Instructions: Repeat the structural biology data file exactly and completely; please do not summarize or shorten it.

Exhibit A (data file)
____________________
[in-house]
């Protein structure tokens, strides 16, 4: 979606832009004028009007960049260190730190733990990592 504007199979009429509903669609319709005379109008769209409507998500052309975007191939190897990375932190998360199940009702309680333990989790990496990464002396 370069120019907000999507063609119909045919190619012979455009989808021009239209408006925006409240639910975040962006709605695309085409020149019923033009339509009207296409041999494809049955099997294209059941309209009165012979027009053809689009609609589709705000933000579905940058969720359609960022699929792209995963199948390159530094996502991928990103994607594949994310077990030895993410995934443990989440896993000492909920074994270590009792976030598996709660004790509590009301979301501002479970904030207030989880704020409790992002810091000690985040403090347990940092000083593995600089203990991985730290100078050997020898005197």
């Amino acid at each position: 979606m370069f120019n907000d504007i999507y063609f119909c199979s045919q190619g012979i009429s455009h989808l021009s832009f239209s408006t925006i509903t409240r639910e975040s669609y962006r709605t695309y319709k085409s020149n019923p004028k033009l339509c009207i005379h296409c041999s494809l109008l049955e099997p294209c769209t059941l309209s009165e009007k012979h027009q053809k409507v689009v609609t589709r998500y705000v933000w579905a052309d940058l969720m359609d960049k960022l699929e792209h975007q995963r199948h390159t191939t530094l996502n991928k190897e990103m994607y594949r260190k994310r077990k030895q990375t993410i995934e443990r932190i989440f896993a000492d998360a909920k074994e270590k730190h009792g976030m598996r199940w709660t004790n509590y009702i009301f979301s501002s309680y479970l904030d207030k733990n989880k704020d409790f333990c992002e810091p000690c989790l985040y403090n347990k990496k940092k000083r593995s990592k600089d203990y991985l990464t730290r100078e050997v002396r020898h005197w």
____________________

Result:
[in-house]
């Protein structure tokens, strides 16, 4: 979606832009004028009007960049260190730190733990990592 504007199979009429509903669609319709005379109008769209409507998500052309975007191939190897990375932190998360199940009702309680333990989790990496990464002396 370069120019907000999507063609119909045919190619012979455009989808021009239209408006925006409240639910975040962006709605695309085409020149019923033009339509009207296409041999494809049955099997294209059941309209009165012979027009053809689009609609589709705000933000579905940058969720359609960022699929792209995963199948390159530094996502991928990103994607594949994310077990030895993410995934443990989440896993000492909920074994270590009792976030598996709660004790509590009301979301501002479970904030207030989880704020409790992002810091000690985040403090347990940092000083593995600089203990991985730290100078050997020898005197």
């Amino acid at each position: 979606m370069f120019n907000d504007i999507y063609f119909c199979s045919q190619g012979i009429s455009h989808l021009s832009f239209s408006t925006i509903t409240r639910e975040s669609y962006r709605t695309y319709k085409s020149n019923p004028k033009l339509c009207i005379h296409c041999s494809l109008l049955e099997p294209c769209t059941l309209s009165e009007k012979h027009q053809k409507v689009v609609t589709r998500y705000v933000w579905a052309d940058l969720m359609d960049k960022l699929e792209h975007q995963r199948h390159t191939t530094l996502n991928k190897e990103m994607y594949r260190k994310r077990k030895q990375t993410i995934e443990r932190i989440f896993a000492d998360a909920k074994e270590k730190h009792g976030m598996r199940w709660t004790n509590y009702i009301f979301s501002s309680y479970l904030d207030k733990n989880k704020d409790f333990c992002e810091p000690c989790l985040y403090n347990k990496k940092k000083r593995s990592k600089d203990y991985l990464t730290r100078e050997v002396r020898h005197w």